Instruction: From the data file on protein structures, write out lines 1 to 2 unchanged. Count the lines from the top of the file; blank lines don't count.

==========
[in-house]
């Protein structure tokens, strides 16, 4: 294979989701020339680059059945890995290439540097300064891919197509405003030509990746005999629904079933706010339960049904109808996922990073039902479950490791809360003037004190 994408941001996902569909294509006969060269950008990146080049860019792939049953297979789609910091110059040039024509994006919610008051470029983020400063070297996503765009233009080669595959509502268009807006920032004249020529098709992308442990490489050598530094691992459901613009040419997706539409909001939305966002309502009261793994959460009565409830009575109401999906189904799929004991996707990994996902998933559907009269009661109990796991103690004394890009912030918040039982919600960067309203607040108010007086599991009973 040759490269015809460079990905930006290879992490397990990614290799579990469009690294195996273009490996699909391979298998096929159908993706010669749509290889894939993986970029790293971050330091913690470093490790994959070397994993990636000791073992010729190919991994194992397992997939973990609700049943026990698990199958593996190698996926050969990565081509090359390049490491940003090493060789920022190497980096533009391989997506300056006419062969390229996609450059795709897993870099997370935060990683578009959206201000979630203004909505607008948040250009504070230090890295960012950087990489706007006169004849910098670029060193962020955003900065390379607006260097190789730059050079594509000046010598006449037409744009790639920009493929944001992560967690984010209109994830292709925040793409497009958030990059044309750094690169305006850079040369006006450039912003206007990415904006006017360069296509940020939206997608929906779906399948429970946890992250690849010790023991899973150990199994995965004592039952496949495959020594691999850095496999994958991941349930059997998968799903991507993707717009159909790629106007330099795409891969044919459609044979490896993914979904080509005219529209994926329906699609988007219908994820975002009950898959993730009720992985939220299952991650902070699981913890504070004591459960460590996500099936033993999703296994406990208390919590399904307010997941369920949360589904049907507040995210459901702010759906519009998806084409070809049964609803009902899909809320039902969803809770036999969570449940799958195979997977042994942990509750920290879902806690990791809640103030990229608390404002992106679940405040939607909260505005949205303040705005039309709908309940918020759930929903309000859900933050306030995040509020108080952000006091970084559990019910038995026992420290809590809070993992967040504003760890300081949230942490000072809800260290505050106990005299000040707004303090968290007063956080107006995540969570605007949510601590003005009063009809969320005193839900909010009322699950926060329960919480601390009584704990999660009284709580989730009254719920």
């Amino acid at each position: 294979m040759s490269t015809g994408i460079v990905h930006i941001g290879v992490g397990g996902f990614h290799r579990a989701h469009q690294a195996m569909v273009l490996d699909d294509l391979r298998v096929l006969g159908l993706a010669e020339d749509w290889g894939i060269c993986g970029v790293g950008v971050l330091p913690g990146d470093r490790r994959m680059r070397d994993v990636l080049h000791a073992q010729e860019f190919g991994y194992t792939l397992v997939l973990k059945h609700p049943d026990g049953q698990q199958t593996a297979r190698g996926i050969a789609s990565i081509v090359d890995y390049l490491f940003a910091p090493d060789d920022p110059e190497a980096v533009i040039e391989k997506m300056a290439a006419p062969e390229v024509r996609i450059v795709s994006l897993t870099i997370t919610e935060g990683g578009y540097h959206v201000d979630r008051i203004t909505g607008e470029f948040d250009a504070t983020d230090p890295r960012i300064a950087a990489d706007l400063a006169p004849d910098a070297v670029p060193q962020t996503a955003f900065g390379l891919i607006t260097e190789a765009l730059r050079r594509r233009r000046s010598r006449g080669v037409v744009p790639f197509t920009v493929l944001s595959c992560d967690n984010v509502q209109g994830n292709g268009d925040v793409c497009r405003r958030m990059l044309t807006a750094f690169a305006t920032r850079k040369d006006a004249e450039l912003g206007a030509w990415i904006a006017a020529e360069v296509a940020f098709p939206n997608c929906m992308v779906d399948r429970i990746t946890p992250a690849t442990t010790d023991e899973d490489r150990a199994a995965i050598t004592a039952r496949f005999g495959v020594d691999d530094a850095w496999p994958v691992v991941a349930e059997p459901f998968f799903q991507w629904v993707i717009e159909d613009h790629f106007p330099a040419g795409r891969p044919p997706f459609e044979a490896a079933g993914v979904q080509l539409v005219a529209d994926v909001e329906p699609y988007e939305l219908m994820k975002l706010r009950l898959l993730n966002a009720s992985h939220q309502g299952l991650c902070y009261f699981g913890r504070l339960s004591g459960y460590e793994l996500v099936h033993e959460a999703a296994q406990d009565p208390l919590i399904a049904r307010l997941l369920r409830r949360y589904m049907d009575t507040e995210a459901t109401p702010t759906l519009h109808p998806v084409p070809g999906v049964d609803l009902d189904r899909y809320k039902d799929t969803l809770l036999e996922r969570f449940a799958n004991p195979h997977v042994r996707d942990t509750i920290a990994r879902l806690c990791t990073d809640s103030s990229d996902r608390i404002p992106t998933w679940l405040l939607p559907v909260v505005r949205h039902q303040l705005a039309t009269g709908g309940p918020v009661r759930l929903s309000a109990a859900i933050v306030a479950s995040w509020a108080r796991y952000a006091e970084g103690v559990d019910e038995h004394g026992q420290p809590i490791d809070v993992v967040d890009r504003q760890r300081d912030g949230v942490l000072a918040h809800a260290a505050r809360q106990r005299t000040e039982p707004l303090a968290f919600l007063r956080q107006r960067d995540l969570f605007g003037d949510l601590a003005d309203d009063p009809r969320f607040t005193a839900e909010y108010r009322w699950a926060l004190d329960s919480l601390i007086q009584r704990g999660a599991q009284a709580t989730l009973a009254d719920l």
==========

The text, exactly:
[in-house]
């Protein structure tokens, strides 16, 4: 294979989701020339680059059945890995290439540097300064891919197509405003030509990746005999629904079933706010339960049904109808996922990073039902479950490791809360003037004190 994408941001996902569909294509006969060269950008990146080049860019792939049953297979789609910091110059040039024509994006919610008051470029983020400063070297996503765009233009080669595959509502268009807006920032004249020529098709992308442990490489050598530094691992459901613009040419997706539409909001939305966002309502009261793994959460009565409830009575109401999906189904799929004991996707990994996902998933559907009269009661109990796991103690004394890009912030918040039982919600960067309203607040108010007086599991009973 040759490269015809460079990905930006290879992490397990990614290799579990469009690294195996273009490996699909391979298998096929159908993706010669749509290889894939993986970029790293971050330091913690470093490790994959070397994993990636000791073992010729190919991994194992397992997939973990609700049943026990698990199958593996190698996926050969990565081509090359390049490491940003090493060789920022190497980096533009391989997506300056006419062969390229996609450059795709897993870099997370935060990683578009959206201000979630203004909505607008948040250009504070230090890295960012950087990489706007006169004849910098670029060193962020955003900065390379607006260097190789730059050079594509000046010598006449037409744009790639920009493929944001992560967690984010209109994830292709925040793409497009958030990059044309750094690169305006850079040369006006450039912003206007990415904006006017360069296509940020939206997608929906779906399948429970946890992250690849010790023991899973150990199994995965004592039952496949495959020594691999850095496999994958991941349930059997998968799903991507993707717009159909790629106007330099795409891969044919459609044979490896993914979904080509005219529209994926329906699609988007219908994820975002009950898959993730009720992985939220299952991650902070699981913890504070004591459960460590996500099936033993999703296994406990208390919590399904307010997941369920949360589904049907507040995210459901702010759906519009998806084409070809049964609803009902899909809320039902969803809770036999969570449940799958195979997977042994942990509750920290879902806690990791809640103030990229608390404002992106679940405040939607909260505005949205303040705005039309709908309940918020759930929903309000859900933050306030995040509020108080952000006091970084559990019910038995026992420290809590809070993992967040504003760890300081949230942490000072809800260290505050106990005299000040707004303090968290007063956080107006995540969570605007949510601590003005009063009809969320005193839900909010009322699950926060329960919480601390009584704990999660009284709580989730009254719920």